Cowichan Valley MLA Sonia Furstenau. (Lexi Bainas/Citizen)

Government allows contaminated soil to remain at B.C.’s Shawnigan Lake

Community members now left to indefinitely monitor the site

The dirty dirt stays where it is.

The provincial government announced July 2 a final closure plan that fails to remove about 100,000 tonnes of contaminated soil at a site in Shawnigan Lake by Stebbings Road.

The dumping was controversial from the start.

“Abandoning contaminated soil above a water source for 12,000 people should be an impossible conclusion to come to, and instead we have a system in which the minister appears to be saying that this is the only conclusion he is able to make,” said Sonia Furstenau, MLA for Cowichan Valley. “That is unacceptable for my community and it is unacceptable for every community in British Columbia. Every single citizen of this province deserves to have a government that puts protecting their drinking water as a top priority. Failing to do that is a failure of this government.”

READ ALSO: Tentative plans call for contaminated soil to stay at contentious Shawnigan Lake site

The provincial government says leaving the soil at the site is safe.

“Based on a comprehensive technical review of the plan and taking into consideration the scientific evidence and data, the approved plan with conditions provides for sufficient protection of the environment and watershed,” states the Ministry of Environment and Climate Change in their announcement.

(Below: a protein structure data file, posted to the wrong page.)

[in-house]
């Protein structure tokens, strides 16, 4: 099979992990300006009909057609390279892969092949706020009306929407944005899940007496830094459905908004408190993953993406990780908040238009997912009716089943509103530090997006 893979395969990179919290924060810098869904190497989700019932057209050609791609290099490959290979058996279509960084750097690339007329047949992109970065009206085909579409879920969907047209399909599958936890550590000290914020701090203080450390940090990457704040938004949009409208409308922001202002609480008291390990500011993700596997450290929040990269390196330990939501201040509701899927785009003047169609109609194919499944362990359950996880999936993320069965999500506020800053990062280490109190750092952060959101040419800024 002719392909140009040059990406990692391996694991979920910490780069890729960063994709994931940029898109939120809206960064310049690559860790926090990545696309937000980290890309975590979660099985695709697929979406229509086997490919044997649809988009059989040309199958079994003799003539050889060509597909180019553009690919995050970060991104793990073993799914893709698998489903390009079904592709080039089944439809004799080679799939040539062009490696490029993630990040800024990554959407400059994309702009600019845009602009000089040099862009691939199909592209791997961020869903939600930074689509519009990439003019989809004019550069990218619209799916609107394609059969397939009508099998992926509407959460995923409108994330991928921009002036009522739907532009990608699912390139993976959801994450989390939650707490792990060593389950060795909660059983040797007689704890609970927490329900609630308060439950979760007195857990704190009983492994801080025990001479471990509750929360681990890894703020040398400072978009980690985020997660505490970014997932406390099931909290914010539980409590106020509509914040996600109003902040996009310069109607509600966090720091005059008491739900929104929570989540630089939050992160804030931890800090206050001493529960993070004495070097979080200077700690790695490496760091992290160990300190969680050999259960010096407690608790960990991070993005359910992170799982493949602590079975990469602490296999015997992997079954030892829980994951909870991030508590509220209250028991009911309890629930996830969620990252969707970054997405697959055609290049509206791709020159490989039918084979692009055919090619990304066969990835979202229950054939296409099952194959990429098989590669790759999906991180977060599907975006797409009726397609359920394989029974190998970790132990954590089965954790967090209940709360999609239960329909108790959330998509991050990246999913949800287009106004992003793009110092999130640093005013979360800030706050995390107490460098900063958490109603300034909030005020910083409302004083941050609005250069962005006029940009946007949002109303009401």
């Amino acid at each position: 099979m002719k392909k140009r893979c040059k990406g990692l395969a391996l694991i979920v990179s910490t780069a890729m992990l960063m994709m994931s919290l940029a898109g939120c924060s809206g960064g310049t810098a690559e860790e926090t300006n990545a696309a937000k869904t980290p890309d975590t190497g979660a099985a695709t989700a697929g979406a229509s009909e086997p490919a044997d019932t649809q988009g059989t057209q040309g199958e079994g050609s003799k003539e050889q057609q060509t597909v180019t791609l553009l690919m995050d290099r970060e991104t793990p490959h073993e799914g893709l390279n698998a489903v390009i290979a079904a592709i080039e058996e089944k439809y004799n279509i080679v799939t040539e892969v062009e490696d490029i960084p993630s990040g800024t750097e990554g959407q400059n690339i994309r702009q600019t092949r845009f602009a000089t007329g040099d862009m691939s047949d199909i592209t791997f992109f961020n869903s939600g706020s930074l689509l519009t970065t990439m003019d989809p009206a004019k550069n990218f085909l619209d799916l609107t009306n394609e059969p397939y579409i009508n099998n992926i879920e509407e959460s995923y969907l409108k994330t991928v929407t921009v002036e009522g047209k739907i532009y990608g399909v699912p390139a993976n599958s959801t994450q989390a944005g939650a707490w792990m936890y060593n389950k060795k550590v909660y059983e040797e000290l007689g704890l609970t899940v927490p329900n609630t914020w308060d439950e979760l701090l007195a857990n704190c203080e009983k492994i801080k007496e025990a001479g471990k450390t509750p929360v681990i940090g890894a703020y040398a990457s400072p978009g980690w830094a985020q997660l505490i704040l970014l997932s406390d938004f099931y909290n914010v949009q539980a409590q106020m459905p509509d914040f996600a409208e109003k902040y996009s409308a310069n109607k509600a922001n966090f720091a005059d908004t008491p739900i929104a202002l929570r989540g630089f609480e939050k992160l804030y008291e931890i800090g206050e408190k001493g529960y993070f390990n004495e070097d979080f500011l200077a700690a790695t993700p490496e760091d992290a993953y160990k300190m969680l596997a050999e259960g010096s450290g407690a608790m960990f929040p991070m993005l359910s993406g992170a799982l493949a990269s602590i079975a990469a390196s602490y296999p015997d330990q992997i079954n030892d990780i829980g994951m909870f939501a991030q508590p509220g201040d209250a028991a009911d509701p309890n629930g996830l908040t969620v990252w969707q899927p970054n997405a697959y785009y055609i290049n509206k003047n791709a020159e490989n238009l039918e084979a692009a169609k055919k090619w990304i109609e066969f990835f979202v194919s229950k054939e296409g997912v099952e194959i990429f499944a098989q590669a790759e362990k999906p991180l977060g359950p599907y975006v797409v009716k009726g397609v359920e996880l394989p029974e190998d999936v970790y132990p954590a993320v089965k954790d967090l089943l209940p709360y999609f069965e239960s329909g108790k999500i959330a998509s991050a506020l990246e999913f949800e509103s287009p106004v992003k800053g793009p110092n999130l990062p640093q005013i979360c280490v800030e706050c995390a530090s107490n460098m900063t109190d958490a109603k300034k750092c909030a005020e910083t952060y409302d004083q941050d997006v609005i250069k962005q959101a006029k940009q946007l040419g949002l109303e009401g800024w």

It has been more than two years since the controversial landfill was closed to new soil when its operating permit was pulled by the province after years of ​lawsuits and protests.

Now the province is turning the site back over to the owners to implement the final closure plan, which does not include removing the contaminated soil.

“It is important to note that Shawnigan is not only a key community drinking water source, it could serve as a reservoir for other communities during times of drought,” said Furstenau, who has been advocating for the community of Shawnigan Lake since 2013. She was elected CVRD district area director in 2014.

READ ALSO: Shawnigan Lake residents take to the streets over soil

“Currently, we are in the midst of extreme drought on Vancouver Island. Over the past two years I have continued to work with the community, the Shawnigan Research Group, ministry staff, and professional experts. We have raised this issue countless times in the legislature — in fact, it spurred on recent legislative changes, including the passage of the Professional Governance Act.”

The B.C. Green Caucus introduced​ a private member’s bill in 2018​ that would have provided government with the tools to limit solid waste dumps above aquifers.

Furstenau is furious.

“Anyone who knows the history of this issue in Shawnigan knows that the soil remaining on site is not an appropriate solution. In an era when droughts are more common, and our water resources need more protection, government must have the ability to protect our resources and ensure water security for all of our communities. We demand more from this government,” she said.